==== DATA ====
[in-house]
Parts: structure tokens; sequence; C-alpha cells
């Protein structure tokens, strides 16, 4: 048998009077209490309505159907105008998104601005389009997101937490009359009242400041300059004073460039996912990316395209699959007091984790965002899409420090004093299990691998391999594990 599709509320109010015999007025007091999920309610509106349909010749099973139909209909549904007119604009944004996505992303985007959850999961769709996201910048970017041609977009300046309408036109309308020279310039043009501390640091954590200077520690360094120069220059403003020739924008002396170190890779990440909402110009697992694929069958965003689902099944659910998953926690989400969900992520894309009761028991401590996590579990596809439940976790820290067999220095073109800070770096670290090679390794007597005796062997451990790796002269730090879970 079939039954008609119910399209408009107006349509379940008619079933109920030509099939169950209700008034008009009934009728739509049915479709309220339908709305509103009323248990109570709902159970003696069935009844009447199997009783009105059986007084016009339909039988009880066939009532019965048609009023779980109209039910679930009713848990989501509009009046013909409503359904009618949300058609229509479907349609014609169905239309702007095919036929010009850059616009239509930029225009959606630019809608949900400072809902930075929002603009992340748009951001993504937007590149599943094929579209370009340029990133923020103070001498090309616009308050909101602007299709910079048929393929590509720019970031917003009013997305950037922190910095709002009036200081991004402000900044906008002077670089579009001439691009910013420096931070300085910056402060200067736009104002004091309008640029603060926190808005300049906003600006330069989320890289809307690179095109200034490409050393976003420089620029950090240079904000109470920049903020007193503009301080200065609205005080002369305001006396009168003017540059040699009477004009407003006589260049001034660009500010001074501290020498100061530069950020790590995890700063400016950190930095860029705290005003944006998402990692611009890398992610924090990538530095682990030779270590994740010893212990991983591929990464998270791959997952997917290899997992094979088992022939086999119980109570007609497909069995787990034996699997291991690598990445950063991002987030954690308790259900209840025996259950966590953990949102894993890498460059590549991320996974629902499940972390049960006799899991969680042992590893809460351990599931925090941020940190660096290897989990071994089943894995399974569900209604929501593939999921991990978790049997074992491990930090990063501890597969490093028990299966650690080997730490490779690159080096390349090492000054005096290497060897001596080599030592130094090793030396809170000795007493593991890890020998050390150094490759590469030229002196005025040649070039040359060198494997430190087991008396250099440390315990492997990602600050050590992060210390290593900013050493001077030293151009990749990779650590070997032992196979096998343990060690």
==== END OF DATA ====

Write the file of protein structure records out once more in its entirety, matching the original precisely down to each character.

[in-house]
Parts: structure tokens; sequence; C-alpha cells
């Protein structure tokens, strides 16, 4: 048998009077209490309505159907105008998104601005389009997101937490009359009242400041300059004073460039996912990316395209699959007091984790965002899409420090004093299990691998391999594990 599709509320109010015999007025007091999920309610509106349909010749099973139909209909549904007119604009944004996505992303985007959850999961769709996201910048970017041609977009300046309408036109309308020279310039043009501390640091954590200077520690360094120069220059403003020739924008002396170190890779990440909402110009697992694929069958965003689902099944659910998953926690989400969900992520894309009761028991401590996590579990596809439940976790820290067999220095073109800070770096670290090679390794007597005796062997451990790796002269730090879970 079939039954008609119910399209408009107006349509379940008619079933109920030509099939169950209700008034008009009934009728739509049915479709309220339908709305509103009323248990109570709902159970003696069935009844009447199997009783009105059986007084016009339909039988009880066939009532019965048609009023779980109209039910679930009713848990989501509009009046013909409503359904009618949300058609229509479907349609014609169905239309702007095919036929010009850059616009239509930029225009959606630019809608949900400072809902930075929002603009992340748009951001993504937007590149599943094929579209370009340029990133923020103070001498090309616009308050909101602007299709910079048929393929590509720019970031917003009013997305950037922190910095709002009036200081991004402000900044906008002077670089579009001439691009910013420096931070300085910056402060200067736009104002004091309008640029603060926190808005300049906003600006330069989320890289809307690179095109200034490409050393976003420089620029950090240079904000109470920049903020007193503009301080200065609205005080002369305001006396009168003017540059040699009477004009407003006589260049001034660009500010001074501290020498100061530069950020790590995890700063400016950190930095860029705290005003944006998402990692611009890398992610924090990538530095682990030779270590994740010893212990991983591929990464998270791959997952997917290899997992094979088992022939086999119980109570007609497909069995787990034996699997291991690598990445950063991002987030954690308790259900209840025996259950966590953990949102894993890498460059590549991320996974629902499940972390049960006799899991969680042992590893809460351990599931925090941020940190660096290897989990071994089943894995399974569900209604929501593939999921991990978790049997074992491990930090990063501890597969490093028990299966650690080997730490490779690159080096390349090492000054005096290497060897001596080599030592130094090793030396809170000795007493593991890890020998050390150094490759590469030229002196005025040649070039040359060198494997430190087991008396250099440390315990492997990602600050050590992060210390290593900013050493001077030293151009990749990779650590070997032992196979096998343990060690």